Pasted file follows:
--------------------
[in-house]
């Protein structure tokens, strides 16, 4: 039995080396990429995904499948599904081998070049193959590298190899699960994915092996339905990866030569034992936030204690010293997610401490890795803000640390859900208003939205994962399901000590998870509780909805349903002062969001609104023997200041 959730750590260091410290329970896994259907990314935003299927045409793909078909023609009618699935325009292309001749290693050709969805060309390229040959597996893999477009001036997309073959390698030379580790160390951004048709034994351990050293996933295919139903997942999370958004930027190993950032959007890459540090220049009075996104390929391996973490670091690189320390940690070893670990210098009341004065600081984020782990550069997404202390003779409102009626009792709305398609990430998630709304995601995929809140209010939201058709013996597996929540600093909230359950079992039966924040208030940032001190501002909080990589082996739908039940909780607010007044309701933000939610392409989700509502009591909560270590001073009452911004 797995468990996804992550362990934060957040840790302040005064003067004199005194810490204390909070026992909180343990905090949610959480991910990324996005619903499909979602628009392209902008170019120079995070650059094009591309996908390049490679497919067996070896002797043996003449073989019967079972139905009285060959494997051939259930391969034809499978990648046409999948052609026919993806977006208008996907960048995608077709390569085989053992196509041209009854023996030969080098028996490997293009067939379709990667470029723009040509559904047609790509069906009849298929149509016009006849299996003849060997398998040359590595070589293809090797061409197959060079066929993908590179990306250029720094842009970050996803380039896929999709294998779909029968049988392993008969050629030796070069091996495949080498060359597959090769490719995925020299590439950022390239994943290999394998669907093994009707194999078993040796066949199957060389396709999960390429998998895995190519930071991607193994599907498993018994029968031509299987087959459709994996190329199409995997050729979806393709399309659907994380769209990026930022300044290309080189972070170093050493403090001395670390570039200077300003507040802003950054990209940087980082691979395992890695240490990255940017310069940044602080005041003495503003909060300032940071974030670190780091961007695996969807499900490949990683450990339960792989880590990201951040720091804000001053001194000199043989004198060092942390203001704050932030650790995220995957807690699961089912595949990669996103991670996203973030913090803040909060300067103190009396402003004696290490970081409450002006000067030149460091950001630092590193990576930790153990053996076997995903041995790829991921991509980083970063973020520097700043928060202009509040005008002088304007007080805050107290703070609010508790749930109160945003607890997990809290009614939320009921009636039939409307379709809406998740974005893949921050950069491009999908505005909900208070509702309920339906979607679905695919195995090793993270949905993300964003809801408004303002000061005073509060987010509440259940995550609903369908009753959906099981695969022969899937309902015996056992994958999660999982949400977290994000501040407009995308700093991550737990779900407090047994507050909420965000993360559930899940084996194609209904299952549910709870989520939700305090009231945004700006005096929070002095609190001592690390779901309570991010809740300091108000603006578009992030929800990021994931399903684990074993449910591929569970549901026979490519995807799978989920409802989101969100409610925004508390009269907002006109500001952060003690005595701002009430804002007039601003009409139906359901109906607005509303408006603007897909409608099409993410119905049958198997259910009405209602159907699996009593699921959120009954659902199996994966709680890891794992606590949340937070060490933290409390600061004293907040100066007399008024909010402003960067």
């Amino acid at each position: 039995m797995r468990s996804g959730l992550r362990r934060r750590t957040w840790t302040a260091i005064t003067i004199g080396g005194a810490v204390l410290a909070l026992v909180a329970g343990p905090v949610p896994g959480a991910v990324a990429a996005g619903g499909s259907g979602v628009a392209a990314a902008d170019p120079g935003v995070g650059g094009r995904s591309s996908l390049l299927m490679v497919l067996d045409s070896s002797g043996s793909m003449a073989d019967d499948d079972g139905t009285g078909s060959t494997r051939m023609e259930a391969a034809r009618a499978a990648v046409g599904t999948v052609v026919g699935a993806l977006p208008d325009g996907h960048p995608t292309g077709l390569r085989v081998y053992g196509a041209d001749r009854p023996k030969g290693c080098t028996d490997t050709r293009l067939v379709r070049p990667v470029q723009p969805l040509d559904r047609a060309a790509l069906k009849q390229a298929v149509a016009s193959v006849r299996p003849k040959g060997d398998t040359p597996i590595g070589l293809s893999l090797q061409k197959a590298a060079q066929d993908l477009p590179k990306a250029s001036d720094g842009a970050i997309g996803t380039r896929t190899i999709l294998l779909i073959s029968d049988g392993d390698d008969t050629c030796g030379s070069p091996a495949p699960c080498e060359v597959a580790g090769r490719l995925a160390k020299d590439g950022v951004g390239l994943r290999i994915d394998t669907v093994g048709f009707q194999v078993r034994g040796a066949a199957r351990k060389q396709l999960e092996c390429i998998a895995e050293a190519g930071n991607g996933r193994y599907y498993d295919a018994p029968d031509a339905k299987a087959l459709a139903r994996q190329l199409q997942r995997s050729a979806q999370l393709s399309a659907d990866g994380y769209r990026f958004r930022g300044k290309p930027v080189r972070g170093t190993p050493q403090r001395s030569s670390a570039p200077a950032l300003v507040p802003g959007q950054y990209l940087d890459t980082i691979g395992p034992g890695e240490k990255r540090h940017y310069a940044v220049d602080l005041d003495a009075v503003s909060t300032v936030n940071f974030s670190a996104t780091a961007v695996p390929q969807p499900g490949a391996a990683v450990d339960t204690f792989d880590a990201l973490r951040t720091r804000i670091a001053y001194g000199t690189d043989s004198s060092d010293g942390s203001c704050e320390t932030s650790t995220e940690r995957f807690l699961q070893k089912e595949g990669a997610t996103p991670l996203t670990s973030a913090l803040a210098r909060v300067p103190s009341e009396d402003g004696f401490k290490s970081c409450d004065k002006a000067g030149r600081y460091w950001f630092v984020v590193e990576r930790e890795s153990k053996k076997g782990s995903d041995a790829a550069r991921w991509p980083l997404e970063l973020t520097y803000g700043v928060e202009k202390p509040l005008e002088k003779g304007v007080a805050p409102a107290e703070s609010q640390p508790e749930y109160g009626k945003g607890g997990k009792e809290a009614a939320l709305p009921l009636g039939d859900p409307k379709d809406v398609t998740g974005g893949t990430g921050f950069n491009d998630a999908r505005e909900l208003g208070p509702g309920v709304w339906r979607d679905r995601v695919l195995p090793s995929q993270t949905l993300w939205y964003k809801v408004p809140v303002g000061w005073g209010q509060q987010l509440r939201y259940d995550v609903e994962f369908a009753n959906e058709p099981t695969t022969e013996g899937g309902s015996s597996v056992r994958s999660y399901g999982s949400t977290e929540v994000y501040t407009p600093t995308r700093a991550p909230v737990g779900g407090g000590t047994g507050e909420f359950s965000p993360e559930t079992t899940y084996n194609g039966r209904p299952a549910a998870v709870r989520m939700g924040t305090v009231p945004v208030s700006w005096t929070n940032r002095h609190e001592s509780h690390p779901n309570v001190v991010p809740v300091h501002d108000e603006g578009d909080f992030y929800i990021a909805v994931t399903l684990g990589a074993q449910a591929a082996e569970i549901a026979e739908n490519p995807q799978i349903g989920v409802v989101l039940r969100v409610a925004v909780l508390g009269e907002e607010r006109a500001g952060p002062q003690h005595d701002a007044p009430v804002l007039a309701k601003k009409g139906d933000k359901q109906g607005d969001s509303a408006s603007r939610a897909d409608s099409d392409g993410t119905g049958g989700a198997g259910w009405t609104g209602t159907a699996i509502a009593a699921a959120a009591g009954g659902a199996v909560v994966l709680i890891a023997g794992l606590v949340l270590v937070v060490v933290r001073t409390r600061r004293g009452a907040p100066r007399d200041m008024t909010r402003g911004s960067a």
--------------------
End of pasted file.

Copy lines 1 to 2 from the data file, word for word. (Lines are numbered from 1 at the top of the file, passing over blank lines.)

[in-house]
């Protein structure tokens, strides 16, 4: 039995080396990429995904499948599904081998070049193959590298190899699960994915092996339905990866030569034992936030204690010293997610401490890795803000640390859900208003939205994962399901000590998870509780909805349903002062969001609104023997200041 959730750590260091410290329970896994259907990314935003299927045409793909078909023609009618699935325009292309001749290693050709969805060309390229040959597996893999477009001036997309073959390698030379580790160390951004048709034994351990050293996933295919139903997942999370958004930027190993950032959007890459540090220049009075996104390929391996973490670091690189320390940690070893670990210098009341004065600081984020782990550069997404202390003779409102009626009792709305398609990430998630709304995601995929809140209010939201058709013996597996929540600093909230359950079992039966924040208030940032001190501002909080990589082996739908039940909780607010007044309701933000939610392409989700509502009591909560270590001073009452911004 797995468990996804992550362990934060957040840790302040005064003067004199005194810490204390909070026992909180343990905090949610959480991910990324996005619903499909979602628009392209902008170019120079995070650059094009591309996908390049490679497919067996070896002797043996003449073989019967079972139905009285060959494997051939259930391969034809499978990648046409999948052609026919993806977006208008996907960048995608077709390569085989053992196509041209009854023996030969080098028996490997293009067939379709990667470029723009040509559904047609790509069906009849298929149509016009006849299996003849060997398998040359590595070589293809090797061409197959060079066929993908590179990306250029720094842009970050996803380039896929999709294998779909029968049988392993008969050629030796070069091996495949080498060359597959090769490719995925020299590439950022390239994943290999394998669907093994009707194999078993040796066949199957060389396709999960390429998998895995190519930071991607193994599907498993018994029968031509299987087959459709994996190329199409995997050729979806393709399309659907994380769209990026930022300044290309080189972070170093050493403090001395670390570039200077300003507040802003950054990209940087980082691979395992890695240490990255940017310069940044602080005041003495503003909060300032940071974030670190780091961007695996969807499900490949990683450990339960792989880590990201951040720091804000001053001194000199043989004198060092942390203001704050932030650790995220995957807690699961089912595949990669996103991670996203973030913090803040909060300067103190009396402003004696290490970081409450002006000067030149460091950001630092590193990576930790153990053996076997995903041995790829991921991509980083970063973020520097700043928060202009509040005008002088304007007080805050107290703070609010508790749930109160945003607890997990809290009614939320009921009636039939409307379709809406998740974005893949921050950069491009999908505005909900208070509702309920339906979607679905695919195995090793993270949905993300964003809801408004303002000061005073509060987010509440259940995550609903369908009753959906099981695969022969899937309902015996056992994958999660999982949400977290994000501040407009995308700093991550737990779900407090047994507050909420965000993360559930899940084996194609209904299952549910709870989520939700305090009231945004700006005096929070002095609190001592690390779901309570991010809740300091108000603006578009992030929800990021994931399903684990074993449910591929569970549901026979490519995807799978989920409802989101969100409610925004508390009269907002006109500001952060003690005595701002009430804002007039601003009409139906359901109906607005509303408006603007897909409608099409993410119905049958198997259910009405209602159907699996009593699921959120009954659902199996994966709680890891794992606590949340937070060490933290409390600061004293907040100066007399008024909010402003960067």